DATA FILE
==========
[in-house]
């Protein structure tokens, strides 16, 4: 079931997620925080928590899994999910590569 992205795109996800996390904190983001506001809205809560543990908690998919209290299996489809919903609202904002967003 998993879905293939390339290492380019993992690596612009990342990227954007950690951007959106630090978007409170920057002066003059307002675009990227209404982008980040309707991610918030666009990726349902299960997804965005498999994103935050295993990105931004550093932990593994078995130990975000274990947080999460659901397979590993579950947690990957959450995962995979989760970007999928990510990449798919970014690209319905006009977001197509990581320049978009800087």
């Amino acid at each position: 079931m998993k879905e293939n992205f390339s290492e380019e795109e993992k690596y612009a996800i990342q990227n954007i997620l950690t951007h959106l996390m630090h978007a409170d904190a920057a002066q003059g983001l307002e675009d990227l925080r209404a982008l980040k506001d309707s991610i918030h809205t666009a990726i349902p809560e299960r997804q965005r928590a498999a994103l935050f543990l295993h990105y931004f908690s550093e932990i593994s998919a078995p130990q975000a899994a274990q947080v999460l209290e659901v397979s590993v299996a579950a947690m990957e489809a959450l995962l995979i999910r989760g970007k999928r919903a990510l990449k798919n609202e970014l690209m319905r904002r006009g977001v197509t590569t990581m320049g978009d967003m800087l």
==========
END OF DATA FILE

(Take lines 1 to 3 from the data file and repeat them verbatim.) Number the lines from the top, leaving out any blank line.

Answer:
[in-house]
């Protein structure tokens, strides 16, 4: 079931997620925080928590899994999910590569 992205795109996800996390904190983001506001809205809560543990908690998919209290299996489809919903609202904002967003 998993879905293939390339290492380019993992690596612009990342990227954007950690951007959106630090978007409170920057002066003059307002675009990227209404982008980040309707991610918030666009990726349902299960997804965005498999994103935050295993990105931004550093932990593994078995130990975000274990947080999460659901397979590993579950947690990957959450995962995979989760970007999928990510990449798919970014690209319905006009977001197509990581320049978009800087």
């Amino acid at each position: 079931m998993k879905e293939n992205f390339s290492e380019e795109e993992k690596y612009a996800i990342q990227n954007i997620l950690t951007h959106l996390m630090h978007a409170d904190a920057a002066q003059g983001l307002e675009d990227l925080r209404a982008l980040k506001d309707s991610i918030h809205t666009a990726i349902p809560e299960r997804q965005r928590a498999a994103l935050f543990l295993h990105y931004f908690s550093e932990i593994s998919a078995p130990q975000a899994a274990q947080v999460l209290e659901v397979s590993v299996a579950a947690m990957e489809a959450l995962l995979i999910r989760g970007k999928r919903a990510l990449k798919n609202e970014l690209m319905r904002r006009g977001v197509t590569t990581m320049g978009d967003m800087l």